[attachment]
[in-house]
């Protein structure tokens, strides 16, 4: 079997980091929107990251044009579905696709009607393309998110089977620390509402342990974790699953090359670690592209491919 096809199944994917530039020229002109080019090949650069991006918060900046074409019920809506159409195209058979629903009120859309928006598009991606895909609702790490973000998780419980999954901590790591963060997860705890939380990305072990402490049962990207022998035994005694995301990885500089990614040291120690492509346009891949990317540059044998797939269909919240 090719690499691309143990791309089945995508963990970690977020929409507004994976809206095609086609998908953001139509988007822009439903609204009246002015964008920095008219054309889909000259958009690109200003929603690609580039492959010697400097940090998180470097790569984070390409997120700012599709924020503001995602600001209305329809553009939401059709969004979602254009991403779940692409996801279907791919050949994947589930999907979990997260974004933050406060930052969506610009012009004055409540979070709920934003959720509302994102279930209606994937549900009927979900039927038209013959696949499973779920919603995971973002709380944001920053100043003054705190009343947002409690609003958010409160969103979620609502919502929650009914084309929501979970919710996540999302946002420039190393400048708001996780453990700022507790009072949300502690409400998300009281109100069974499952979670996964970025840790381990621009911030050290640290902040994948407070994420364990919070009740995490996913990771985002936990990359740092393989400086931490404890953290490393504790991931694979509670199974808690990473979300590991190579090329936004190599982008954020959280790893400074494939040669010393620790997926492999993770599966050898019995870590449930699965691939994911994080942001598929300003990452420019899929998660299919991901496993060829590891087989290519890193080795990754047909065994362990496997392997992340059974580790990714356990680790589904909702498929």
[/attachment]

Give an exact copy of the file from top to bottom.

[in-house]
């Protein structure tokens, strides 16, 4: 079997980091929107990251044009579905696709009607393309998110089977620390509402342990974790699953090359670690592209491919 096809199944994917530039020229002109080019090949650069991006918060900046074409019920809506159409195209058979629903009120859309928006598009991606895909609702790490973000998780419980999954901590790591963060997860705890939380990305072990402490049962990207022998035994005694995301990885500089990614040291120690492509346009891949990317540059044998797939269909919240 090719690499691309143990791309089945995508963990970690977020929409507004994976809206095609086609998908953001139509988007822009439903609204009246002015964008920095008219054309889909000259958009690109200003929603690609580039492959010697400097940090998180470097790569984070390409997120700012599709924020503001995602600001209305329809553009939401059709969004979602254009991403779940692409996801279907791919050949994947589930999907979990997260974004933050406060930052969506610009012009004055409540979070709920934003959720509302994102279930209606994937549900009927979900039927038209013959696949499973779920919603995971973002709380944001920053100043003054705190009343947002409690609003958010409160969103979620609502919502929650009914084309929501979970919710996540999302946002420039190393400048708001996780453990700022507790009072949300502690409400998300009281109100069974499952979670996964970025840790381990621009911030050290640290902040994948407070994420364990919070009740995490996913990771985002936990990359740092393989400086931490404890953290490393504790991931694979509670199974808690990473979300590991190579090329936004190599982008954020959280790893400074494939040669010393620790997926492999993770599966050898019995870590449930699965691939994911994080942001598929300003990452420019899929998660299919991901496993060829590891087989290519890193080795990754047909065994362990496997392997992340059974580790990714356990680790589904909702498929």